The newly appointed Chancellor of the Exchequer, Philip Hammond, has promised to bring stability to the economy as it enters a “new phase” following the Brexit vote.
New Prime Minister Theresa May has entered Downing street and has embarked upon one of the most radical cabinet reshuffles in recent memory.
Among the more controversial changes is the appointment of Boris Johnson as Foreign Secretary, a move that has been met with a mixture of surprise and disbelief throughout the country and around the world.
Johnson moves into the position that was previously held by Hammond, who now replaces ousted George Osborne.
Hammond, who campaigned to remain in the EU despite earlier suspicions of Eurosceptic leanings, spoke to the BBC’s Today programme to outline his position on the trajectory of the British economy, and how he plans to approach his new job, while holding cards close to his chest in terms of actual future policies.
Hammond described the “chilling effect” of the immediate aftermath of the referendum on the economy, and explained that the current post-referendum climate will define much of his work to begin with.
“We’ve seen an effect tin markets,” he said, “we’ve seen business investment decisions being paused because businesses now want to take stock, want to understand how we will take forward our renegotiations with the European Union, what our aspirations are for the future trading relationship between Britain and the European Union.
“But what we’ve done over the last couple of weeks is move with significant speed to put win place a new government, which can start to deliver that certainty about the future.”
His main challenge, as he understands it, is to send “signals of reassurance” to investors and businesses alike, in the wake of the upset, saying that he will begin by holding meetings with Mark Carney in others in order to “take stock” and fully assess the state of the economy at the moment.
This ‘reassurance’, it seems, will play a key part in his policies to come, as he said that he sees a lot of the current economic upset as being down to businesses and investors acting from a place of caution.
He said: "My initial judgement is that the immediate impact on the economy has come from business pausing decisions that they otherwise would have taken, investment decisions.
"And I think the most urgent thing that we need to do is send a signal to business about our intentions, our pragmatic approach to taking this agenda forward now, so that as we leave the European Union, we do so in a way that protects the British economy and ensures that Britain will remain an attractive destination for investments coming here from overseas, maintaining that flow of investment which has been creating the two and a half million jobs that we've created in this country since 2010.”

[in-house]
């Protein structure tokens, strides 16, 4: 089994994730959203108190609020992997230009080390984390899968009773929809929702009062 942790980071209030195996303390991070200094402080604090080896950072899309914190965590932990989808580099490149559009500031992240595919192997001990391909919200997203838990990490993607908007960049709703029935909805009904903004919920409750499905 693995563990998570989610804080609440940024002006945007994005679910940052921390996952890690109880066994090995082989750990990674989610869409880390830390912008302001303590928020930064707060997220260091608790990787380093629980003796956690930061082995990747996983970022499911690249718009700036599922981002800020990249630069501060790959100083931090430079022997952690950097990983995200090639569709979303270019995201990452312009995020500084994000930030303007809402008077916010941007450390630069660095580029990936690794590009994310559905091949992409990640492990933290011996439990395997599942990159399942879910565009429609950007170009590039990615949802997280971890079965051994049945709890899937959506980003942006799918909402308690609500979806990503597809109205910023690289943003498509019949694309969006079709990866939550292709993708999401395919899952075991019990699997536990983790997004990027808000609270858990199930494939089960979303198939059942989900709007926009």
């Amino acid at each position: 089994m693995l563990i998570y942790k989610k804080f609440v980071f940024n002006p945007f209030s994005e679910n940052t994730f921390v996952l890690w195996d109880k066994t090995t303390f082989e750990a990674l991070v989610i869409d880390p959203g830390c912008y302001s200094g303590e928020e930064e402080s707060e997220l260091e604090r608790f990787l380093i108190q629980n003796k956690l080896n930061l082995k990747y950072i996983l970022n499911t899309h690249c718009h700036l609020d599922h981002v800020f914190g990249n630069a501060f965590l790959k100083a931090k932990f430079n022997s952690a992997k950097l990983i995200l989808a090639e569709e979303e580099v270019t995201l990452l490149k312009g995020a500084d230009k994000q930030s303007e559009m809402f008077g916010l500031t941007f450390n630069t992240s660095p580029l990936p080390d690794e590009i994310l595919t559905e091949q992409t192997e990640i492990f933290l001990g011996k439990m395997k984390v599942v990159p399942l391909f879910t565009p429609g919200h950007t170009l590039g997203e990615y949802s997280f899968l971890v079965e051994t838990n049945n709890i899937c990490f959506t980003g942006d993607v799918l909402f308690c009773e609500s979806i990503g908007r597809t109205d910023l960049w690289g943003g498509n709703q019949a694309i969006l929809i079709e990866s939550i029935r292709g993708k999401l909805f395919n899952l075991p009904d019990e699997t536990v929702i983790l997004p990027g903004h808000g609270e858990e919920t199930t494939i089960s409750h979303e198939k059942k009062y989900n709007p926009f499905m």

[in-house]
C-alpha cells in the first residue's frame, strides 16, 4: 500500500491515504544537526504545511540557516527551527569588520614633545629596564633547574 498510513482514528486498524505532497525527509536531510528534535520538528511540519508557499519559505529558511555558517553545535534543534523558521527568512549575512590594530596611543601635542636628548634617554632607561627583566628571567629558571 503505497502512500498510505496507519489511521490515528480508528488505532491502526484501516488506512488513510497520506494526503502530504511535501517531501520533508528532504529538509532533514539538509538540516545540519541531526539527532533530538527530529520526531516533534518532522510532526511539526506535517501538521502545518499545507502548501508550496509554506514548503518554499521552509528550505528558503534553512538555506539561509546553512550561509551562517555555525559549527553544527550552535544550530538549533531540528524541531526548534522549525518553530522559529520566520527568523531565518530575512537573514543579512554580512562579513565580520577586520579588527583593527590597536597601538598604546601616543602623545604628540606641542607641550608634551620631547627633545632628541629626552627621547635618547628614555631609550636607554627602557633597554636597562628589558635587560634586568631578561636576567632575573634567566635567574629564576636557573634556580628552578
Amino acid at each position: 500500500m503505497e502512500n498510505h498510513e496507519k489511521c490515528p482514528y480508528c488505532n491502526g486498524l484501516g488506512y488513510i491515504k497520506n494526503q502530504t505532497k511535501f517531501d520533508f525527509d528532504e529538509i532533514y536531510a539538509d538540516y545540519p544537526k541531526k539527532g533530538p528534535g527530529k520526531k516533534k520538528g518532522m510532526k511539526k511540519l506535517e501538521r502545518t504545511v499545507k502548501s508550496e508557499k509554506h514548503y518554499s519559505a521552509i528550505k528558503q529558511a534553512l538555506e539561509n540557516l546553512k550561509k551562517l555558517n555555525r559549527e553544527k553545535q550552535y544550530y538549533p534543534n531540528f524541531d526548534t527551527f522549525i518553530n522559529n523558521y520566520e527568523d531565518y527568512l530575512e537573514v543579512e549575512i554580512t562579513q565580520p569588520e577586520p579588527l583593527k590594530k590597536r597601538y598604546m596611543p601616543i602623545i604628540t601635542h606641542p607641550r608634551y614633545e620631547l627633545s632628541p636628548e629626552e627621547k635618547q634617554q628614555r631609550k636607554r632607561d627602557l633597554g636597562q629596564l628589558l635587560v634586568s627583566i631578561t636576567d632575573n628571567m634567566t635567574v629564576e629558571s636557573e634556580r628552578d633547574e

As such, when it comes to exit negotiations, the most important task, as he sees it, is to outline basic principles terms, so that businesses and investors (and households) know the field that they are playing in, while actual ratification of a deal is a matter of less urgency.
This, he says, would massively reduce the uncertainty that is sending waves through the domestic and global economy at the moment, and would provide a relatively stable platform for future investment.
“If there's one thing that is damaging our economy today, right now,” he said, “it's uncertainty for businesses that want to go ahead investing in new equipment and machinery, building new factories, creating new jobs.
"They want to know on what terms they will be able to sell into the single market of the European Union once Britain is outside that union.”
He also made it clear that he wanted to “ensure access to the EU single market for our financial services industry in London”
Hammond also spoke more generally about how he plans to approach the task ahead of him, and on the pressing (for many) of the future of austerity and the aim of reducing the budget deficit.
He explained that he agreed wholly with the implementation of austerity back in 2010 as a response to the earlier financial crisis, and lauded its successes saying that “we are in an immeasurably stronger position today than we were in 2010”.
However, he said, the British economy is now “entering a new phase” following the vote to leave the EU saying now that now “a different set of parameters” will be needed to work from, hinting that, at least for the time being, the likelihood is that austerity measures will be toned down at the very least.
He did maintain that ultimately eliminating the deficit was still an aim of the Conservative party, but refused to put a timeframe on it, echoing Osborne’s earlier scrapping of the 2020 target, and of Theresa May’s statement that “we should no longer seek to reach a budget surplus by the end of the Parliament”.
Overall, the choice to appoint Hammond as Chancellor has been met with broadly positive responses, with the general tone being summed up fairly well by politics professor Tim Bale who described him as “not particularly inspiring but a safe choice”.